Taken together, these changes are the most significant security and oversight reforms, as I said, in four decades.
They reflect the evolving and complex security environment at home and abroad – and the enduring need to stay ahead of them.
They reflect the professionalism of our operational agencies and our determination to ensure that they remain the world’s best.
And above all, these reforms reflect my Government’s tireless determination to keep Australians safe.
I’ll ask the Attorney to add to these remarks and then the two ministers.
Thank you very much indeed Prime Minister.
These are historic reforms and they have my strong support and I want to thank the Prime Minister for his close engagement of me in the shaping of these reforms.
These reforms are important for two reasons, in particular. There are many reasons why they are good reforms, but there are two that I want to emphasise.
First of all, they mean that for the first time, Australia will have, as a senior Cabinet Minister, a minister whose exclusive focus is on national security.
For the nearly four years that I have been in the Attorney-General's portfolio, the principle responsibility for national security has lain with the Attorney-General. But of course the Attorney-General has many other responsibilities as well. He's responsible as the principal legal adviser to the Government. He’s responsible for the administration of and recruitment to the courts. He's responsible for government information, including the Freedom of Information Act and the Archives Act. He is responsible for very extensive, individual Acts of Parliament, as various as the Family Law Act and the Bankruptcy Act.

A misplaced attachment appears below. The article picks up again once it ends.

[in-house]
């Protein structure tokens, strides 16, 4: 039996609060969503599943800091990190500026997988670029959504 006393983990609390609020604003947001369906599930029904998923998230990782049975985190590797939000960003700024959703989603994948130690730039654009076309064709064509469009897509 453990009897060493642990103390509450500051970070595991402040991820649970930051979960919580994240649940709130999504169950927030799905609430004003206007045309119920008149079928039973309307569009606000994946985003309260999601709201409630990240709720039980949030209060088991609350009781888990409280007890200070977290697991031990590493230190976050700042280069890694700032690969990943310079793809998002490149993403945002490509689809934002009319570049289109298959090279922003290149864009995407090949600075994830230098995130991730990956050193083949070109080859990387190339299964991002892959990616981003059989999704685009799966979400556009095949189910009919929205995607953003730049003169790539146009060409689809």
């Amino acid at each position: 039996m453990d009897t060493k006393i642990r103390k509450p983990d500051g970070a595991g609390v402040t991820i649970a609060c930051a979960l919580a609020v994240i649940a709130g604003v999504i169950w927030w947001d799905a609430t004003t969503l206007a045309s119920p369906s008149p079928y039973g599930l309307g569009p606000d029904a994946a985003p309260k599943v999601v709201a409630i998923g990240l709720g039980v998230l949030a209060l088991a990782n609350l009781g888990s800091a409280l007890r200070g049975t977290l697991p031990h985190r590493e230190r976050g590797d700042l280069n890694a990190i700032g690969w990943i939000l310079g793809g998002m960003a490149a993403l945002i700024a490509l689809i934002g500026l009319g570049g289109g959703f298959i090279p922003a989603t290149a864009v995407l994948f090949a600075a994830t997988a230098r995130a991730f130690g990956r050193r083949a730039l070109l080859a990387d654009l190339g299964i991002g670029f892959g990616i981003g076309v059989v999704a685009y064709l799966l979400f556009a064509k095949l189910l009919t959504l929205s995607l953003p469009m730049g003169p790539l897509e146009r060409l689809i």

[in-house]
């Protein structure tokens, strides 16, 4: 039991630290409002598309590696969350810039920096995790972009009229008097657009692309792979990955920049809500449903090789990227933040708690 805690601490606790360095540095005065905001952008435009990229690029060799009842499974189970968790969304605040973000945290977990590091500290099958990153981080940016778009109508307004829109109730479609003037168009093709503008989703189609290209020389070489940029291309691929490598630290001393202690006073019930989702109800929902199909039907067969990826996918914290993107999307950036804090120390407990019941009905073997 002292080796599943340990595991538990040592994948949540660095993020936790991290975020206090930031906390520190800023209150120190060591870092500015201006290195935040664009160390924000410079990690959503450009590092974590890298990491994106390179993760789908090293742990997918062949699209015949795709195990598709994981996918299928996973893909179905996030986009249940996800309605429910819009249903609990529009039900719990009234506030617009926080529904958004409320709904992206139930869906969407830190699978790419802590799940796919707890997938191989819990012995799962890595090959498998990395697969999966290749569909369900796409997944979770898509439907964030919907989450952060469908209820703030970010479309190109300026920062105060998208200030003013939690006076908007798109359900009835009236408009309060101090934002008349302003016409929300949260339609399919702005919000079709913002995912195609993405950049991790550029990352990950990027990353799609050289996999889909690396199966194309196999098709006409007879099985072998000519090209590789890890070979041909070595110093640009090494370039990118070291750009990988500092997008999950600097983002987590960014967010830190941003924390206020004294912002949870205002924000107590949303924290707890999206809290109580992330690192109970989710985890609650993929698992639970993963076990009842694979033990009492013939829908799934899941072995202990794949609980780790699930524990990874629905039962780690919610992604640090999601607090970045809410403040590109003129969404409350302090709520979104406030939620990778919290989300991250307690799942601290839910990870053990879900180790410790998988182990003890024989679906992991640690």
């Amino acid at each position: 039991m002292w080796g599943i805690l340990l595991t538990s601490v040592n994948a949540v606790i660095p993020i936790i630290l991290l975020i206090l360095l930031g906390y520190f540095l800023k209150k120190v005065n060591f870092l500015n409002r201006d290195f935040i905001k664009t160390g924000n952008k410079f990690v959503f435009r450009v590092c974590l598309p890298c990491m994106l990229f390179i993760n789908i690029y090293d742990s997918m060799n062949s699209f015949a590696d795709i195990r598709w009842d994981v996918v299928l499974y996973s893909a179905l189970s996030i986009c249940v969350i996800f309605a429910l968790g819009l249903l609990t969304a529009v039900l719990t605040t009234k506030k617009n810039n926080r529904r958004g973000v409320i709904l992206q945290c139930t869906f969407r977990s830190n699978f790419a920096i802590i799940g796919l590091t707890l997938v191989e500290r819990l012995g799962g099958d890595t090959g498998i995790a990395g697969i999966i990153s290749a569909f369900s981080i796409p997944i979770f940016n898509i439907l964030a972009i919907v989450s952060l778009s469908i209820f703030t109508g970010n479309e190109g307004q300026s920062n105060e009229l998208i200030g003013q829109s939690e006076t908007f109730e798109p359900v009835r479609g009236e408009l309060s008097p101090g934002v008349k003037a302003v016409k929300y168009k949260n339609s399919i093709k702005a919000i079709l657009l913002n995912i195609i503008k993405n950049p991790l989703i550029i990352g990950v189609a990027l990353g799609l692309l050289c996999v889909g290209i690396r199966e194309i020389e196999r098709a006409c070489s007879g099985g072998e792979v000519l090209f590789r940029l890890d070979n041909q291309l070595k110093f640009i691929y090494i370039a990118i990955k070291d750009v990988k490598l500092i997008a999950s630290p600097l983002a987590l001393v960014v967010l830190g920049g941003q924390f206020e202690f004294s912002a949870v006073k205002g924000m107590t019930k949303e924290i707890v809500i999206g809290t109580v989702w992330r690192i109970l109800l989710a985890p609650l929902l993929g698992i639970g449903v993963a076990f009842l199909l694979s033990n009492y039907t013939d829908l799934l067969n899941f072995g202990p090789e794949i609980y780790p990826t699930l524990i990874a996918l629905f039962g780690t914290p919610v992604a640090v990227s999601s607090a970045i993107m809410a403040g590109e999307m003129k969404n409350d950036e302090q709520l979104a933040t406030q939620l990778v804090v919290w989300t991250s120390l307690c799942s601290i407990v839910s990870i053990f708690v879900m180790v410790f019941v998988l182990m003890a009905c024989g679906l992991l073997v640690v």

What that means is that much though my focus has been on national security, it has not been able to be an exclusive focus. There are always other things within the Attorney-General’s portfolio which also occupy my attention.
That issue was ameliorated somewhat two years ago by the appointment of Michael Keenan as the Minister Assisting the Prime Minister on Counter-Terrorism. But it remained the anomaly that responsibility for national security was shared between a senior Cabinet Minister, who could not give it his exclusive attention, and a junior minister. That is an unsatisfactory situation.
The announcements the Prime Minister has made this morning will correct that anomaly. It will ensure that we have within the Government, as a senior member of the Cabinet, a minister who can give 100 per cent of his time and his attention to national security, both domestic national security and border security.
The complementarities, the synergies between Mr Dutton's new roles are more natural, more obvious and better than the complementarities between the domestic national security function and the other functions within the Attorney-General’s portfolio until now.
There is a second reason why I welcome this announcement because, as the Prime Minister has said, it does return or restore the Attorney-General's portfolio to its traditional, orthodox, familiar function as the First Law Officer of the Commonwealth.
That is what the Attorney-General is meant to be.
He or she is meant to be the minister with responsibility for the rule of law.
He or she is meant to be the minister that holds other government agencies to account. In particular, when one is considering agencies with intrusive powers, including intelligence agencies, it is extremely important that the Attorney-General's function, as the minister who protects the rule of law within the structures of governance, be respected, and I am grateful for the fact that that role has been enhanced by the announcement that the Prime Minister has made this morning by the transfer into the Attorney-General's portfolio of a number of the integrity agencies of government, which had hitherto lain elsewhere.